Mr Chairman, it is not for us to try to decide the future shape and pattern of the Soviet Union.
And were we to try we would certainly fail.
They will have to accept their share of the overseas debt accumulated by the Soviet Union. They will also need to make it clear to all those who have entered joint ventures and other business relationships with the Soviet Union that these will be honoured. The sooner the heated political argument about the future of the USSR and the republics comes to an end, the sooner the many layers of government will get down to the hard practical problems which are waiting to be resolved.
But none of this should lead us to view the different independence movements in the republics with hostility. It is not for us to try to decide the future shape and pattern of the Soviet Union. And were we to try we would certainly fail. [end p6]
The consequences of past Western attempts to draw convenient boundaries in Africa and the Middle East, with little respect for popular aspirations and traditional loyalties, should surely induce some caution and humility in us now. Our interest—and indeed our principled duty—is to help create the conditions for the peoples of that vast territory to live under institutions with which they are happy and which command their loyalty. Only that will bring security for the rest of the world.
The main question now for the West is how to help the newly democratic peoples of the USSR along the path to prosperity.
We were not to blame for failing to agree to earlier Soviet requests for almost limitless credits.
They would merely have prolonged the old system and postponed the necessary fundamental changes.
Now circumstances have changed so very much.
The people have clearly shown the direction in which they wish to go.
And the power of those who sought to block reform has been broken with the ignominious failure of the coup itself. It is alleged that they can only be helped when the structures of liberty have been put in place.
But that is absurd.
What they need is our help to put those same structures in place: they do not know how to do it.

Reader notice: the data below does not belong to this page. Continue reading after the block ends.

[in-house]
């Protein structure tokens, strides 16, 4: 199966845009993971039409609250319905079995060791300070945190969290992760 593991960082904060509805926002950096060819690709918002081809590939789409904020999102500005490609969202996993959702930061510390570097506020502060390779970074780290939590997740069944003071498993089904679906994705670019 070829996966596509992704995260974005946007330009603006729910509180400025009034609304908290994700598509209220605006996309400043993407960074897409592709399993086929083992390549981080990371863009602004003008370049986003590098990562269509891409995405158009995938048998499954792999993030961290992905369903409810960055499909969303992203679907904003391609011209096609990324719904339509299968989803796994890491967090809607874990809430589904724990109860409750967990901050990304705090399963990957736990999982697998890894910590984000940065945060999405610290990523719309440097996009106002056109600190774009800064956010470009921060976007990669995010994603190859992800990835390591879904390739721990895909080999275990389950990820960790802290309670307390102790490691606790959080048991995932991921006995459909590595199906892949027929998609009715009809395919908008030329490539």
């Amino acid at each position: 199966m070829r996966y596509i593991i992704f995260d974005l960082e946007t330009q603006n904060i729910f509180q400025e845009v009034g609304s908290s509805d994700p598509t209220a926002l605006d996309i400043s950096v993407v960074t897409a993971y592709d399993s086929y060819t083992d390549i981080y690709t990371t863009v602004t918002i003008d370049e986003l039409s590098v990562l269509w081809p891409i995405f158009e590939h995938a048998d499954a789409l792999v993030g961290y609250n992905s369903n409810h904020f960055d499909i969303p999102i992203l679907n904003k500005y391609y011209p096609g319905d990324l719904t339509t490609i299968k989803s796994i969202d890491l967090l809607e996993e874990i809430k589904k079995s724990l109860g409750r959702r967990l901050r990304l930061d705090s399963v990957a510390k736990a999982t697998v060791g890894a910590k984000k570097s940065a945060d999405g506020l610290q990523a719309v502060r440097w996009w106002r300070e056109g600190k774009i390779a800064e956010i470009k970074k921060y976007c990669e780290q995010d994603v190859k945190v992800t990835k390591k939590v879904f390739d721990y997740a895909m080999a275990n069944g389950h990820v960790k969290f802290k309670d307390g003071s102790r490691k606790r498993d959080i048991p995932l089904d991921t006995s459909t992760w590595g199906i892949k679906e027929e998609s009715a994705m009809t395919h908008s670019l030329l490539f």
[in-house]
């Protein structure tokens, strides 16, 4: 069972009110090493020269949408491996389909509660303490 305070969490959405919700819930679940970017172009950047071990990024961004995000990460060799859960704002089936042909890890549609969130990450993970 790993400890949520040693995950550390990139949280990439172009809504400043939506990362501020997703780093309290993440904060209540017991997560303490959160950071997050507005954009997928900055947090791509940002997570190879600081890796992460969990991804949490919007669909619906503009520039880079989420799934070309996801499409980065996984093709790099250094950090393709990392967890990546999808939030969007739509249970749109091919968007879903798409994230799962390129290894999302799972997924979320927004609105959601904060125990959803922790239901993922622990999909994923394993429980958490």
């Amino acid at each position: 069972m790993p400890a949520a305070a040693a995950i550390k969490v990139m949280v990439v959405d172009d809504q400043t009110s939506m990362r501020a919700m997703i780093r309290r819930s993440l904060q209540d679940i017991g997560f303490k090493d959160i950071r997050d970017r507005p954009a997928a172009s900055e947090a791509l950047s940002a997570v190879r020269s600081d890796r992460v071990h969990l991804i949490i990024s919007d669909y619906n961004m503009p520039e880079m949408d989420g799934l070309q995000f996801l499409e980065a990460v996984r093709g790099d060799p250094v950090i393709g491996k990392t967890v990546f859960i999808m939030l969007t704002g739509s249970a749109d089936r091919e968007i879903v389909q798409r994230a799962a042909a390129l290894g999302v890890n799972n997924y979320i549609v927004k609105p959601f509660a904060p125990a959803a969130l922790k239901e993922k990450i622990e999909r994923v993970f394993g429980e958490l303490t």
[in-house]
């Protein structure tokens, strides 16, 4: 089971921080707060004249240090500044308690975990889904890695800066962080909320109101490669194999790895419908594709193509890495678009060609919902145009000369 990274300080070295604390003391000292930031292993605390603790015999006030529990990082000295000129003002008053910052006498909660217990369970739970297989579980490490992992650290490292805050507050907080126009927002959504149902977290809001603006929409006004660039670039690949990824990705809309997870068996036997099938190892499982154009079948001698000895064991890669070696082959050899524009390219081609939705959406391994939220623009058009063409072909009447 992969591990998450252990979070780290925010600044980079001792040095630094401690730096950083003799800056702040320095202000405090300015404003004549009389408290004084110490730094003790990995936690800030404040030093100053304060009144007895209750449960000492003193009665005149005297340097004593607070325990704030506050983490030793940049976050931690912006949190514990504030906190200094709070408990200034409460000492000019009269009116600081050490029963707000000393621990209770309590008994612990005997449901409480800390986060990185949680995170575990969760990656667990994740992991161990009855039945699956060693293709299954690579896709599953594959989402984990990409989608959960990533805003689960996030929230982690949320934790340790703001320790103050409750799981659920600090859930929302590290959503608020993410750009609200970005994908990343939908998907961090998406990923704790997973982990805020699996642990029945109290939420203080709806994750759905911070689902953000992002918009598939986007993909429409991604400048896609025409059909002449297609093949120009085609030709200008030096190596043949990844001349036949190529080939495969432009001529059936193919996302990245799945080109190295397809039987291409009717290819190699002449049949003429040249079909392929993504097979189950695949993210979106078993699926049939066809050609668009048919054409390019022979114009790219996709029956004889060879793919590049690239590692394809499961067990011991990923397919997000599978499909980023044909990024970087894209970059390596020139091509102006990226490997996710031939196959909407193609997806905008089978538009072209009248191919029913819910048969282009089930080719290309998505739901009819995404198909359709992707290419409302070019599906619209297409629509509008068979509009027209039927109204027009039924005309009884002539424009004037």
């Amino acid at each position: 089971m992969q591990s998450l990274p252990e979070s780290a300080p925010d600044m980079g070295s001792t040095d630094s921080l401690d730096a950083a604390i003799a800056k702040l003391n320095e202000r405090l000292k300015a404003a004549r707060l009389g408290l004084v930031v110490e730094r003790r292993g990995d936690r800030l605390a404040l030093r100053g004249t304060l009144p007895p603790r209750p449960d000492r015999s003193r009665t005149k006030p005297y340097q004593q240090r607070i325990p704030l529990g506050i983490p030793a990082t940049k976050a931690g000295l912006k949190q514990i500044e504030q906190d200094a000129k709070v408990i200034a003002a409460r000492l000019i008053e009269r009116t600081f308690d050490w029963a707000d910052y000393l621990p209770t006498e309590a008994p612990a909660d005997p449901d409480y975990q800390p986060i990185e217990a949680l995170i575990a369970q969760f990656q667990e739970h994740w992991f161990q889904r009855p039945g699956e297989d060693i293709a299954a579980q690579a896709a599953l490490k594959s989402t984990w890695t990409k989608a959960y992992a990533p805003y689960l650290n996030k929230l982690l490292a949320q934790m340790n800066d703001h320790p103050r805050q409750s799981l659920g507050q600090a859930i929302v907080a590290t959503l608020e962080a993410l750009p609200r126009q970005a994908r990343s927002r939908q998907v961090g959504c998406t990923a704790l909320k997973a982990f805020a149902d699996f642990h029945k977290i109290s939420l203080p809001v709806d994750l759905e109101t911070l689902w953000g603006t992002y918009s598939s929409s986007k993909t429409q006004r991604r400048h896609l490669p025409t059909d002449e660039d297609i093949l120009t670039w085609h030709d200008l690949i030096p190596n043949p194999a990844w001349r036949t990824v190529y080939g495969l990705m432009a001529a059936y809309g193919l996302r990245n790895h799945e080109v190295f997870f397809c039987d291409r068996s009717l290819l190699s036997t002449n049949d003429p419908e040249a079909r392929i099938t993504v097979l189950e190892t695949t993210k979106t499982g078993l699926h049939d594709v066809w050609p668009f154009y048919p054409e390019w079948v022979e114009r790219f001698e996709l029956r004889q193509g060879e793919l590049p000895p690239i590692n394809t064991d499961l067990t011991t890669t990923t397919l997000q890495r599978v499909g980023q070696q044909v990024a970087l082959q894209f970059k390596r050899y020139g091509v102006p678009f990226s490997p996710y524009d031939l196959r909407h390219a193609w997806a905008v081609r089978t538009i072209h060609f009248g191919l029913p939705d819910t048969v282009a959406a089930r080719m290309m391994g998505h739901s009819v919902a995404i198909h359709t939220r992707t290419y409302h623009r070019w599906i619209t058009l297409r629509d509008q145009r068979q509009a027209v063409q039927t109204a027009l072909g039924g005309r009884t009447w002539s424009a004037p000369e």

So we must now take a fresh look at what needs to be done.
A greater proportion of our assistance—technical help, help with new structures, and selected credits—should now go to the republics rather than the centre.
Above all, we must ensure that the Soviet people, who have suffered so much and so bravely, do not go hungry this winter.
In the Soviet Union, Eastern Europe, Asia and Africa democracy is making progress and Communism is in retreat. Even those countries where non-Communist authoritarian regimes once held power are, in large part, now embracing democracy because the [end p7] threat of Communist subversion has diminished.
None of this would have happened unless the West had kept its defences strong to ensure that any challenge to liberty in our territories would be defeated.
We cannot know precisely at what point the Communist masters of the Soviet Union truly grasped that their economic boasts were a sham and that socialism had been out-performed by liberty and free enterprise economics. But certainly for many years afterwards the Soviet Union attempted to win by military might—[sometimes directly as in Afghanistan, sometimes by proxy as in Africa]—that supremacy which their own crumbling economic and social system could never give them.
Let me add this. Here in the Asian Pacific region, where Communist aggression was halted in Korea and Malaysia—and where so many tragically died in attempting to halt it in Indo-China—democracy and free enterprise can now advance because the military commitments of Western nations held back the Communist tide long enough for the qualities of freedom to prevail.
Japan's role in all this has mainly been to achieve such astonishing economic successes at home, that she constituted a persuasive example of their potential abroad.
She is also playing an increasingly effective part in international economic cooperation.
I do not believe that Japan should become a substantial military power.
This is not wanted either by her or by her neighbours. But, in view of the strengthened authority and wider role of the United Nations since the crisis in the Gulf, it ought to be possible for Japan to play a larger role in peace keeping, for example.
The principal means by which freedom in the world is defended will continue, however, to be NATO.
I hope that Western Governments will not press ahead with our planned defence cuts unless and until we are confident that the risks to our security have truly diminished. [end p8]